Director: Olivier Assayas
Year Released: 1996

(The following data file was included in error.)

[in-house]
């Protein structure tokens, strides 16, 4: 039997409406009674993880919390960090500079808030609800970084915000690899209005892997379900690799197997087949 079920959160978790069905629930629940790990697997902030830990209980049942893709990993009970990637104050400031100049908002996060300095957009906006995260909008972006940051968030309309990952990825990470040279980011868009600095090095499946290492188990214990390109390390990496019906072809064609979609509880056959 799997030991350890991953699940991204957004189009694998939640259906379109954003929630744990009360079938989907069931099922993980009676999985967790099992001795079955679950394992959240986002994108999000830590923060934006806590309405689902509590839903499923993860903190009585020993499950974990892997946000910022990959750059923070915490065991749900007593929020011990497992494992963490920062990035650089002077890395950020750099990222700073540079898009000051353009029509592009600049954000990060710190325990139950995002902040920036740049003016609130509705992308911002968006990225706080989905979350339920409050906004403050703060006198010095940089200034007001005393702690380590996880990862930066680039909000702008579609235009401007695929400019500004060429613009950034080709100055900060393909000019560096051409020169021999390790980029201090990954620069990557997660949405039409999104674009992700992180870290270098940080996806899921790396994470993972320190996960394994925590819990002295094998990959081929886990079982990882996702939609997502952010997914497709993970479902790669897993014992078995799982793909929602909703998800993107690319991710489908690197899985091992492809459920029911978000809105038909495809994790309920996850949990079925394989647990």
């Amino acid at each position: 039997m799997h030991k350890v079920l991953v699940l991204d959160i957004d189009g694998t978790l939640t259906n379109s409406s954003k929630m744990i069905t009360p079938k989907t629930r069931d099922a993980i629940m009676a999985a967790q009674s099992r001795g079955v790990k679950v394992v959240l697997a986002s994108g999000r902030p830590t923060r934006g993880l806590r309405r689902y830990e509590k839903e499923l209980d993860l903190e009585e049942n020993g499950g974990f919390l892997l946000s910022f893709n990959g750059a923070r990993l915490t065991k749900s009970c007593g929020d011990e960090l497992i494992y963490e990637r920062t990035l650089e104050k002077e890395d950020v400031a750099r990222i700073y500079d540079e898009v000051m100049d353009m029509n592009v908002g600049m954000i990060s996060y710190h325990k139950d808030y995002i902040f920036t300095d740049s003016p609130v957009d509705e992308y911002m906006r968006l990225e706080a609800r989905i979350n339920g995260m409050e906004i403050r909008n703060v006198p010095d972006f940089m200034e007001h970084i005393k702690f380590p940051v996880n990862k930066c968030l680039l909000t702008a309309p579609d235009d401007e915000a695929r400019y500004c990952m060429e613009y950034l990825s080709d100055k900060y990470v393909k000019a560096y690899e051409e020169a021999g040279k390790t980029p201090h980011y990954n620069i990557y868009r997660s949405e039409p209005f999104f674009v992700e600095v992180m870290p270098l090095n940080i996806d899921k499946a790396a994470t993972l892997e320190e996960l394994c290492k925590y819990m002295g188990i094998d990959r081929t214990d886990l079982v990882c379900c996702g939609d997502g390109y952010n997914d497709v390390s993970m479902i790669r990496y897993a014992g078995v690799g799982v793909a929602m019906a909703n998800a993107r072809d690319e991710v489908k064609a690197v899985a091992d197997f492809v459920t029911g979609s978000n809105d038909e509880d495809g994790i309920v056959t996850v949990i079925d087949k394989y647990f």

Assayas' style still irks me - it all feels like it was pulled together quickly or shot on the sly, with scenes that try to mask reality but only come off as drawn-out and flat. I still can't figure out exactly what the man is trying to say, exactly, about cinema - have we lost our taste for what's good? Are the Americans and Chinese ruining everything with their jump cuts and hand-held cameras and non-naval-picking action blockbusters? I have no doubt that he knows what he wants to express with regards to the industry (is there not a proper balance between art and entertainment?), but too much screen time is devoted to several French women pondering as to whether or not Chinese actress Maggie Cheung (playing herself) is a lesbian when it should be delving into deeper matters, or why, in one scene, she "becomes" the character she's playing (Irma Vep, from Feuillade's great Les Vampires serial, now being remade) - nothing much becomes of it, nor is it properly explained or "completed." The director's (Leaud) breakdown, as well, seems "tossed in" - in one scene, during a screening of the dailies, he has a fit and flees - eventually, he suffers a nervous breakdown. Development, development, development - worry less about Luna's cover of "Bonnie and Clyde" and focus more on what it all means when it comes together. The performances are astounding and the visual scheme wonderful - he's obviously talented - now all he needs to do is be a bit clearer. The last five minutes, an "avant-garde" cut of the remake of Les Vampires, looks like something by the Kuchars and is nothing less than inspired. Can I have the whole thing with that kind of focus ... maybe ... next time?